While I was browsing the Independent today , I noticed for the first time, a link to a section called Minority Report – a blog by one Jerome Taylor, on the stories affecting minority groups in Britain that are often missed by the mainstream media. I’ve already found good stuff there relating to immigration, integration, racism, etc…and interesting dicussions in the comments.

For example, I’ve found a new book for my reading list, Bloody Foreigners: The story of immigration to Britain. Taylor says “it immediately got me thinking about how false the idea that ‘there will always be an England’ really is.” I’m quite interested in histories that deconstruct our taken-for-granted notions of nationality, it reminded me of this quote, from Alan Dowty, in Jonathan Moses’s book International Migration, asking us to imagine the political map 1000 years ago:

There were no Germans in Berlin, no Russians in Moscow, and few Turks in what is now Turkey. Spain was mostly Moslem, the Southern Ukraine was inhabited by Turksih tribes, and most Bulgarians lived in Central Asia. There were no Thais in Bangkok or Malays in Singapore, and most of present-day Vietnam was occupied by the ancestors of today’s Cambodia. In Africa, Bantu-speaking peoples, who now occupy most of Sub-Saharan Africa, were still confined to the center, and the east coast of the continent. Most strikingly of course, the New World was inhabited only by Native Americans.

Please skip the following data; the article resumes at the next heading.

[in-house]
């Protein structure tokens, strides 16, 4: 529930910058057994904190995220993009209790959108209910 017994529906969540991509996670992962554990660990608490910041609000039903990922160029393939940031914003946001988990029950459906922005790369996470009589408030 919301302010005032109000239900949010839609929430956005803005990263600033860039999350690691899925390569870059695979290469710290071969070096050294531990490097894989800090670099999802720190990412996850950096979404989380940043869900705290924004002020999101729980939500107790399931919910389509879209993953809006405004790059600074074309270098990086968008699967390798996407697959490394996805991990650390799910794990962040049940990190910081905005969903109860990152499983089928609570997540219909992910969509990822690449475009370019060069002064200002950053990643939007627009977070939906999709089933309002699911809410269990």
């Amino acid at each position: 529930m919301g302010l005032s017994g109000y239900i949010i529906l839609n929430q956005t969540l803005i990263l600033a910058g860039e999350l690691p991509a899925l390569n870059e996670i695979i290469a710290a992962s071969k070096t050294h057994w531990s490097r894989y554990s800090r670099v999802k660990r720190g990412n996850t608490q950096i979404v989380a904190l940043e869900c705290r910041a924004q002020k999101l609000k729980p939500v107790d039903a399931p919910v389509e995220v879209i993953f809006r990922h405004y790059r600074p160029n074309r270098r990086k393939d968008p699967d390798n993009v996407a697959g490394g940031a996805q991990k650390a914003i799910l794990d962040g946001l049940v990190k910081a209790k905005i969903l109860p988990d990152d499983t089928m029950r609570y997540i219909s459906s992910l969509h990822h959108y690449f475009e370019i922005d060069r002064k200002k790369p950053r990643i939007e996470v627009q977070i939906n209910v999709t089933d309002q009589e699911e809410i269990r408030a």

For most of human history, these porous and changing boundaries were the norm, until the rise of the nation-state as an organizing principle. And as may authors are pointing out these days, there’s no reason to believe that that model will last forever, and that nothing new will take it’s place.

I was also pleased to find a link on this blog to a story I had seen, and wanted to blog about but then lost, about Shetland islanders rallying to the defense of a family facing deportation. The woman was facing deportation, with her sons, back to Burma, where a brutally oppressive regime rules, against which she had spoken out. “Almost 7,000 islanders, a third of the population of Shetland, signed a petition calling for the family to be allowed to stay in Scotland.” Awwwww…..makes you feel warm and fuzzy inside.